“Shiny and Chrome”: The Cult of the V8 in Mad Max: Fury Road, Before and Behind the Cameras

Trevor Talley’s new article for CBR.com reveals the intense, cult-like preparations undergone by actors and stuntmen who played the fearsome War Boys in George Miller’s Mad Max: Fury Road (2015).

More details on the War Boys’ behind-the-scenes training is available in the book Blood, Sweat & Chrome: The Wild and True Story of Mad Max: Fury Road.

The War Boys are essentially warrior monks, devotees of the Cult of the V8, whose almost symbiotic relationship with their vehicles and fanatical devotion to their leader Immortan Joe (Hugh Keays-Byrne) were honed through method-acting sessions with dramaturg/acting coach Nadia Townsend:

Under her training, the large group of War Boy stuntmen met multiple times a week for many hours and underwent intense bonding and training activities meant to get them to embody their characters.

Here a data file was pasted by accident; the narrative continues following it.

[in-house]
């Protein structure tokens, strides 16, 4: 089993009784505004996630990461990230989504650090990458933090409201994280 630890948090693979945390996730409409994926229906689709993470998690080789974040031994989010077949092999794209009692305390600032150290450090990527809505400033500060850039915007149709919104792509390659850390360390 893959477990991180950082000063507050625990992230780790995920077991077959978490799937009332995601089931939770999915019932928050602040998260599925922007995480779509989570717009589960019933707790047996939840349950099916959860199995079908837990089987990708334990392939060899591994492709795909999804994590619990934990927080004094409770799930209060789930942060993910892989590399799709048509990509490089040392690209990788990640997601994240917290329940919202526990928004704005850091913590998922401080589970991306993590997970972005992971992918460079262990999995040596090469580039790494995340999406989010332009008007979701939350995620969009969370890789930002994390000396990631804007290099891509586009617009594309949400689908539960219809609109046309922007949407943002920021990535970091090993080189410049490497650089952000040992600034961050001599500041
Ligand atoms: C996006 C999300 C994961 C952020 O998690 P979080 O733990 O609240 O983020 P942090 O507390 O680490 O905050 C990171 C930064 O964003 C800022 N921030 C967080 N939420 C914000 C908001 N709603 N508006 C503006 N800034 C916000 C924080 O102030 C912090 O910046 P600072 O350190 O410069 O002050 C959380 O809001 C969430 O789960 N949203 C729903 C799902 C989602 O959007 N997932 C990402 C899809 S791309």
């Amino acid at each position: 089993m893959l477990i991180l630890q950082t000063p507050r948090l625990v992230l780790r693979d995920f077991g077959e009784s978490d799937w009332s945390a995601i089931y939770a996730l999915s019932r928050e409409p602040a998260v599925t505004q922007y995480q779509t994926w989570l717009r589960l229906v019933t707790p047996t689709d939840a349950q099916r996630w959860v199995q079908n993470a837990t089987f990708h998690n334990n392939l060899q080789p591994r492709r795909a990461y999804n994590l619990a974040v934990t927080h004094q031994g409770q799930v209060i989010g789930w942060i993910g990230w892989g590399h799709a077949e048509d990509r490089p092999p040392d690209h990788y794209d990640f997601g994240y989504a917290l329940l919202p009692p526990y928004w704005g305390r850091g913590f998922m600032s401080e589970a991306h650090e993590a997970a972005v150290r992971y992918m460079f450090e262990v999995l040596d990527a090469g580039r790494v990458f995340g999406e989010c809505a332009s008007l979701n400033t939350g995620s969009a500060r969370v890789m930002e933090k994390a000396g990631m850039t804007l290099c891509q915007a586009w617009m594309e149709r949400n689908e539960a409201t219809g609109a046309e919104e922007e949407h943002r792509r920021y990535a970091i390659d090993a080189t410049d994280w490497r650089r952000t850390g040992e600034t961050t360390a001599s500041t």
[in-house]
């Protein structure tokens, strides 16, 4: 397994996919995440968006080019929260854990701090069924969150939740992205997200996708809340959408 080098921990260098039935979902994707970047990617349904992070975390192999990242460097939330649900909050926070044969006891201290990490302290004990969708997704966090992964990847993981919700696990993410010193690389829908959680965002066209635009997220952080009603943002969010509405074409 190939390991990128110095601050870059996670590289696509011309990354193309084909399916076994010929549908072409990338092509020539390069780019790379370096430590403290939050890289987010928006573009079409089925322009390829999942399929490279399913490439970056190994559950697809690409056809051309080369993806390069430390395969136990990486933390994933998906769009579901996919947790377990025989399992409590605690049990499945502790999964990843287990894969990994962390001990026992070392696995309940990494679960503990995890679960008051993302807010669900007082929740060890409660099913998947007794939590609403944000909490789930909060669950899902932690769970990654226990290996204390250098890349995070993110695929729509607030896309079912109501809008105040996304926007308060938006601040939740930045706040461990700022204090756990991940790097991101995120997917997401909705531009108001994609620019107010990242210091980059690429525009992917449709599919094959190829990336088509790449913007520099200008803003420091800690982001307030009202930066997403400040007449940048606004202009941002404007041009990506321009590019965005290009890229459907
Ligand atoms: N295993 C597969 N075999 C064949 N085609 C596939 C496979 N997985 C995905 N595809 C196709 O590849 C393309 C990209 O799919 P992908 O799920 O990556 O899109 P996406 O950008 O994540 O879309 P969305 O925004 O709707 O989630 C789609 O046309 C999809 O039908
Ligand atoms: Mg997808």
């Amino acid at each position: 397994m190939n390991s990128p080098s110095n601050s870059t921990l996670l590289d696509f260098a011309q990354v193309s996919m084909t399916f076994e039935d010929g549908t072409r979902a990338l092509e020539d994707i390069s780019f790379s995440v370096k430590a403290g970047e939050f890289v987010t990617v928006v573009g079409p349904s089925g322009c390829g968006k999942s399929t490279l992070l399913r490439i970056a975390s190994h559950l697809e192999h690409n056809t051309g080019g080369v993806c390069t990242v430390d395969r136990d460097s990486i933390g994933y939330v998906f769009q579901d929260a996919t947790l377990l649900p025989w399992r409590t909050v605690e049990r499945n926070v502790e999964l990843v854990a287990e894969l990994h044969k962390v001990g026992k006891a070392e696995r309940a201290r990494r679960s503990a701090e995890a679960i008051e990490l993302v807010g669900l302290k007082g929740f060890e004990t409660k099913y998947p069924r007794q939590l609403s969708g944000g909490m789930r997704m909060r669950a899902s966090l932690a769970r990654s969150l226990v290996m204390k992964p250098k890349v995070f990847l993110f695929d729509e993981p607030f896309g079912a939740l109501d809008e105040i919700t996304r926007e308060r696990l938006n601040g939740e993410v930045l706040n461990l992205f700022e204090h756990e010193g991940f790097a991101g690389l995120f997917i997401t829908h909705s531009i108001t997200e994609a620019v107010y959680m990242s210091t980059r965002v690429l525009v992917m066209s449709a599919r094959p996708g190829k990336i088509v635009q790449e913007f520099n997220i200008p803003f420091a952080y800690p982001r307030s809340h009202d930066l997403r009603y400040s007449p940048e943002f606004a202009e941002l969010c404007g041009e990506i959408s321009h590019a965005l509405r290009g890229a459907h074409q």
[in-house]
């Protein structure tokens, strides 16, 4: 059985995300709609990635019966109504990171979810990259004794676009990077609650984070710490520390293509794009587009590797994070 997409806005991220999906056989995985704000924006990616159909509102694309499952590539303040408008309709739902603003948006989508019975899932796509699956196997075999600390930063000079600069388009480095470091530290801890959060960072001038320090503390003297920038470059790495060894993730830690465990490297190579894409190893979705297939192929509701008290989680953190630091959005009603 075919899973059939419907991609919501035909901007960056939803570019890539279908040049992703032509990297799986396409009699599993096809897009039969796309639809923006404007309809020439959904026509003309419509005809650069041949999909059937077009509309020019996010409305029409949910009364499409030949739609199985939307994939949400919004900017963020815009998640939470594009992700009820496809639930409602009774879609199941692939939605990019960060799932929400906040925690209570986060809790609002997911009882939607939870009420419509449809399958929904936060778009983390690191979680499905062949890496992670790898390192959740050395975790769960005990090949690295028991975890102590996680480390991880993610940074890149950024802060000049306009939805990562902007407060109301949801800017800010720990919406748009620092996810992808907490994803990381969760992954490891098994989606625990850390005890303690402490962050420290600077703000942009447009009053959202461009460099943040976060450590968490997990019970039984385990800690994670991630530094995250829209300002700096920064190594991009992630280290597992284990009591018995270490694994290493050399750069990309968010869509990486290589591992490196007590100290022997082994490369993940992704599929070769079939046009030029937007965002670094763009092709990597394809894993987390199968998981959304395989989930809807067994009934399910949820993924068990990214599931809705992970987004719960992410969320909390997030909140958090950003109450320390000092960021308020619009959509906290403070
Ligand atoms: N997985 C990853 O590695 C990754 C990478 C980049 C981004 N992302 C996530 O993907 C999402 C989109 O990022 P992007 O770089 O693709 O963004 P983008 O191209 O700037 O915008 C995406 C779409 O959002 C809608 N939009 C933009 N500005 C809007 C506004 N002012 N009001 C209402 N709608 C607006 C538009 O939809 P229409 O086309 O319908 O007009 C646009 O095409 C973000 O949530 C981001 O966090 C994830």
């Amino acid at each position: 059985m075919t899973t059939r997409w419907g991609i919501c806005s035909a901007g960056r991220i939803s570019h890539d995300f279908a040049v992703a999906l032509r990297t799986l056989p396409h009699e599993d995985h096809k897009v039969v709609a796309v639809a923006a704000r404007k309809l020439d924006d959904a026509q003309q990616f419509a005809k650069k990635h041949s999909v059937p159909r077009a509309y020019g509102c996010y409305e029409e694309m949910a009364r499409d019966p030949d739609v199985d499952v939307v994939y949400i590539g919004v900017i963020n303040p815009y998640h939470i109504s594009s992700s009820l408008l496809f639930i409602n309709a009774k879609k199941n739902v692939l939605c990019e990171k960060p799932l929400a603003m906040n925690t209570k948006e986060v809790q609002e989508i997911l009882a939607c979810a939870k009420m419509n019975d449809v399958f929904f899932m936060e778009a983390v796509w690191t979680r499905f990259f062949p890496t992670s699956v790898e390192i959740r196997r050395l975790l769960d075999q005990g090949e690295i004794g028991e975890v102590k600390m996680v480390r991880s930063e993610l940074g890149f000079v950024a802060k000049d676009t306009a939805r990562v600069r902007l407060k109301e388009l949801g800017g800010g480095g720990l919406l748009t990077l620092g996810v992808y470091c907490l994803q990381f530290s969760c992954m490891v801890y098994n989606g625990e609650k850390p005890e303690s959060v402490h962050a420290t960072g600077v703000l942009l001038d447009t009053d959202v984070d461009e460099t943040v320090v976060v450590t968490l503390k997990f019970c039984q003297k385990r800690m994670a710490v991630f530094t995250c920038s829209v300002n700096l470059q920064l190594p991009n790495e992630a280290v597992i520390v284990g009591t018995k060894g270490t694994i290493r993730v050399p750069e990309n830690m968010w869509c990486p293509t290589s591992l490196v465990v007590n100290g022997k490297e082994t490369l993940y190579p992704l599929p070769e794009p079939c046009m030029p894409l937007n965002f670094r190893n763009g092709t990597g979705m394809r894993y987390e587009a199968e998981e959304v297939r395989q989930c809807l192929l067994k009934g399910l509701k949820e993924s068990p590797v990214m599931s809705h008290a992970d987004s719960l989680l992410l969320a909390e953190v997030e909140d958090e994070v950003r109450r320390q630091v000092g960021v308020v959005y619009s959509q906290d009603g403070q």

These sessions are now legendary, utilizing a number of bizarre methods. “Shoes and shirts off” was common, as were kinetic physical activities like mosh pits to get the War Boys used to moving their bodies in sync and in contact with each other, something seen often in the film. Chanting and singing together became a core part of the bonding, starting with nursery rhymes chanted loudly and eventually leading to the back-and-forth War Boy chants in Fury Road. The ritualistic chanting even made it between scenes (much behind-the-scenes Fury Road footage is available) as the War Boys fell deeper into their characters.

To this sensory training was added acting lessons, deep character creation for each part and, unsurprisingly, a very strict diet and constant trips to the gym. Miller continued to push for each War Boy to know every single thing about his character, including their full history down to why there might be a specific rip in their clothes or a dent on their car. Scott Gregory’s character, for instance, was known as Vee Gas because Gregory himself had a Las Vegas tattoo. It was true full immersion, and many former War Boys have affectionately compared it to a cult, which Fury Road documentary footage very much echoes. Through these methods, the War Boys came to life, with stuntman Stuart Williamson saying:

“They’re getting us to come face-to-face with each other, to actually cry for each other, because they made us think in our minds that the man in front of us is going to die soon. So, we have to basically fight for our last breath.”